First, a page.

Disclaimer: This article is for information purpose only. This article and information do not constitute a distribution, an endorsement, an investment advice, an offer to buy or sell or the solicitation of an offer to buy or sell any securities/schemes or any other financial products /investment products mentioned in this article or an attempt to influence the opinion or behavior of the investors /recipients.

Any use of the information /any investment and investment related decisions of the investors/recipients are at their sole discretion and risk. Any advice herein is made on a general basis and does not take into account the specific investment objectives of the specific person or group of persons. Opinions expressed herein are subject to change without notice.

StockFundoo.com provides insightful and in-depth capital markets analysis. Powered by fundamental deep value investing and technical analysis, we offer detailed stock analysis updated on a daily basis.


Photographs: Rediff Archives

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Stocks Corner: What to BUY, what to SELL!

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I have 91 shares of Reliance Power at an average price Rs 311.80. Now the current price of this share is Rs 95. What do I do with this share - HOLD or SELL?

Reliance Power had a strong December '12 quarterly result recently with 30 per cent growth in net profit v/s Rs 204 crore in the same period in the previous year. Revenues also doubled to Rs 1,586 crore from Rs 674 crore in the same period.

Several of their large projects like 1,200 MW Rosa power plant and 40 MW Dhursar solar photovoltaic plant in Rajasthan are generating record power output and another large project 3,960 MW Sasan Mega Power Project is getting ready to be commissioned.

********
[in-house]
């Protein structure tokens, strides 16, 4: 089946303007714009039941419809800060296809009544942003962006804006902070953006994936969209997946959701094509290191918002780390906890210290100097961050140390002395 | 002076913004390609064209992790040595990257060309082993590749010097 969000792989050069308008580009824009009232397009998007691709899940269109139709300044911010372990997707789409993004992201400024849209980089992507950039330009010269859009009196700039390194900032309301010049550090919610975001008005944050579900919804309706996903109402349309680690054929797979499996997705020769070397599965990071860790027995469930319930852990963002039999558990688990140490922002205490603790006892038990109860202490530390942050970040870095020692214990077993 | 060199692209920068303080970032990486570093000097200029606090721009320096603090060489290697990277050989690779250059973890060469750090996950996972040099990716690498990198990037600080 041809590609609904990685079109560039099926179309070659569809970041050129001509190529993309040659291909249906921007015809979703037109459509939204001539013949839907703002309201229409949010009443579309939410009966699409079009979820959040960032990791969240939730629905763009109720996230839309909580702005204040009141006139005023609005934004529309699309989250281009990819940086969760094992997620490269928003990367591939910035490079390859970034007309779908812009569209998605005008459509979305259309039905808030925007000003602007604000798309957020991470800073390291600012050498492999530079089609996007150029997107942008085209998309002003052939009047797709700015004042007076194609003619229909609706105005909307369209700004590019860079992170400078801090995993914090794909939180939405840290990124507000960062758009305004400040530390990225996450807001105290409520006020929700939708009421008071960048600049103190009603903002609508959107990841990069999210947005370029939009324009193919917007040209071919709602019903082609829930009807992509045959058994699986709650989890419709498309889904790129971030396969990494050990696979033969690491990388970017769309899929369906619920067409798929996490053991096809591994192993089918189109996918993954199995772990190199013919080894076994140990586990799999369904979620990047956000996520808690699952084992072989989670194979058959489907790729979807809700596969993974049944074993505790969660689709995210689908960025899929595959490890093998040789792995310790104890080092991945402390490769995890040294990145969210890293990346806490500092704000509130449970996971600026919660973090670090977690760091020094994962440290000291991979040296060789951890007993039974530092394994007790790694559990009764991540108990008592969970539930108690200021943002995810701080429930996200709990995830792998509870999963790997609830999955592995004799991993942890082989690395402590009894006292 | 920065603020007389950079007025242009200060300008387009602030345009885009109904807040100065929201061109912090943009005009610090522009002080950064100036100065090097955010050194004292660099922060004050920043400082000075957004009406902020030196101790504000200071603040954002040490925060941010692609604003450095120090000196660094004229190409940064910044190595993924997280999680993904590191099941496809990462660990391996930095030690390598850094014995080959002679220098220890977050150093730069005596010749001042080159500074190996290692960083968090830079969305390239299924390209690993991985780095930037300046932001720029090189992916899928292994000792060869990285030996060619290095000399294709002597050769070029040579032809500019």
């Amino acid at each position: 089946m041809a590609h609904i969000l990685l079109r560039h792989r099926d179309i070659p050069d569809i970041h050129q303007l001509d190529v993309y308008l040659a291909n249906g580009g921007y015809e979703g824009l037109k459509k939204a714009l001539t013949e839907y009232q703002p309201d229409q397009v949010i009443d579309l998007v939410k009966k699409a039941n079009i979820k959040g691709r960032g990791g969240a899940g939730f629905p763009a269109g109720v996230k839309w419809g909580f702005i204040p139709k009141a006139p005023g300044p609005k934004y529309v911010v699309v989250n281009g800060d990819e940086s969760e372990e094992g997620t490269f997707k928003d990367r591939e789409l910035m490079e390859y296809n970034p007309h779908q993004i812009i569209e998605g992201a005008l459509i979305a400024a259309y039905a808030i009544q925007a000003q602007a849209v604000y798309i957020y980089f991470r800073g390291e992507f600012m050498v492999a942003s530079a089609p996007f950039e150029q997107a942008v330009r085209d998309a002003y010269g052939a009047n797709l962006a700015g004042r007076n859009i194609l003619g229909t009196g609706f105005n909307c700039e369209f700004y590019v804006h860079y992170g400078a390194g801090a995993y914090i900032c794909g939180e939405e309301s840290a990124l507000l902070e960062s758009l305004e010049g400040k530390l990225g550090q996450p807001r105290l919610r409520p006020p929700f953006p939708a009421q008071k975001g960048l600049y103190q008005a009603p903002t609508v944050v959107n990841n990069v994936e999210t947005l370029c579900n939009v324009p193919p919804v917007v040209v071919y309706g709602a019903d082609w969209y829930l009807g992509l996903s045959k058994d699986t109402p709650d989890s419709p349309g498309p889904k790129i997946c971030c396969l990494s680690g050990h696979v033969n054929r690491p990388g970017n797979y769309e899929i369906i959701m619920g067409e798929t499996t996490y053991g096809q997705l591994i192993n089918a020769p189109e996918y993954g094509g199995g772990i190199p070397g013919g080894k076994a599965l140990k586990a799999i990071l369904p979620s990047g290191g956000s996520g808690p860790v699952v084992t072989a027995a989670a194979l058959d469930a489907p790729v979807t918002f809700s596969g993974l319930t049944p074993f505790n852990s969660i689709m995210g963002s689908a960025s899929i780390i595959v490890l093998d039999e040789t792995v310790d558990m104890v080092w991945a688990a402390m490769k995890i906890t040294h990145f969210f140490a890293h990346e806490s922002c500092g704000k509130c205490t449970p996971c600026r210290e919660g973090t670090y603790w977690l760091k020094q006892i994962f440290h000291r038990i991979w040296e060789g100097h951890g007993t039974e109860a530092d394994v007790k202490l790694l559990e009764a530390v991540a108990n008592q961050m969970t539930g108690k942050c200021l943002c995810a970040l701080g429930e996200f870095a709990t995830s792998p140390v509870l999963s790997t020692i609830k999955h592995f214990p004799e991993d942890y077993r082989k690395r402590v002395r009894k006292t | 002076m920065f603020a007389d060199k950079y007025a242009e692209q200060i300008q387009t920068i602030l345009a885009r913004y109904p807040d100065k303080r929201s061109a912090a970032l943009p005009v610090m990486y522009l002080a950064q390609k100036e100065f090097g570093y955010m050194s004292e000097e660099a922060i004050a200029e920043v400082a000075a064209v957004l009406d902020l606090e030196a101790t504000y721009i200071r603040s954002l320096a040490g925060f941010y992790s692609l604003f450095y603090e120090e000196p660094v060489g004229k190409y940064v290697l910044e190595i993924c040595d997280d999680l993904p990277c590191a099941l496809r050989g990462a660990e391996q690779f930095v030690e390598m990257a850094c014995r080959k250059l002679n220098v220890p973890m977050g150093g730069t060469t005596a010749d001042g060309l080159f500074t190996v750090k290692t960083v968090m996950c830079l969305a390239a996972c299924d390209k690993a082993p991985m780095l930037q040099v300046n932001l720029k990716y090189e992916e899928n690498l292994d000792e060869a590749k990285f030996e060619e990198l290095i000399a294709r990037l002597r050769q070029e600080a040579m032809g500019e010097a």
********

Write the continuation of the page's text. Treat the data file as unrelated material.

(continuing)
Other projects like 100 MW concentrated solar power (CSP) project in Dhursar, Rajasthan, and 45 MW wind project in Maharashtra will be in action in next few quarters, generating more revenues for the firm.

However, Reliance Power has recently seen negative news flow that Goa government is considering stopping power purchase from them on account of higher tariffs charged by RPower. The average cost of power is Rs 12.74 per unit charged to Goa government. RPower Goa Plant could shut down after government stops buying power from them.

Another thing to note is that FII holding has gone up slightly at 6.55 per cent now, which is a positive development, but promoter holding has slightly lowered at 75 per cent now from 80.4 per cent earlier.

Technically speaking, good support is at 87, and you can hold till this level is maintained. 110 is a nearby resistance level and breaking this would be tough for some time to come. However, once 110 level is broken, one can aim for 140 in next 12 months timeframe.

Since you bought at highest possible price level at Rs 311, probably in IPO days of 2008, there is very little hope for these stratospheric levels to appear again in near future. What one can possibly do is to average slightly at current levels and bring your holdings to average cost of Rs 140 and exit at cost or at slight profit when Rs 140 is seen in next 12 months.  


Image: Reliance Power's stock price movement since March 2012
Photographs: Rediff MoneyWiz

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I am holding around 2800 Raj Rayons purchased at various times. Currently the cost price is Rs 9. Where can it go in the next 1 year?

Also I want to invest Rs 2 lakh in good quality stocks, and am looking for 15 to 20 per cent returns in 1 year.

Raj Rayon seems to be an underpriced small-cap firm like most of textile firms listed in Indian markets which are having a bad run currently.

The firm is one of the leading manufacturers of Polyester Yarn in India its plants located at Silvassa, Union Territory of Dadra & Nagar Haveli.

Raj Rayons started its operations in 1993 with production capacity of 600 tons per annum (TPA) and has grown to a production capacity to 40000 tons per annum currently.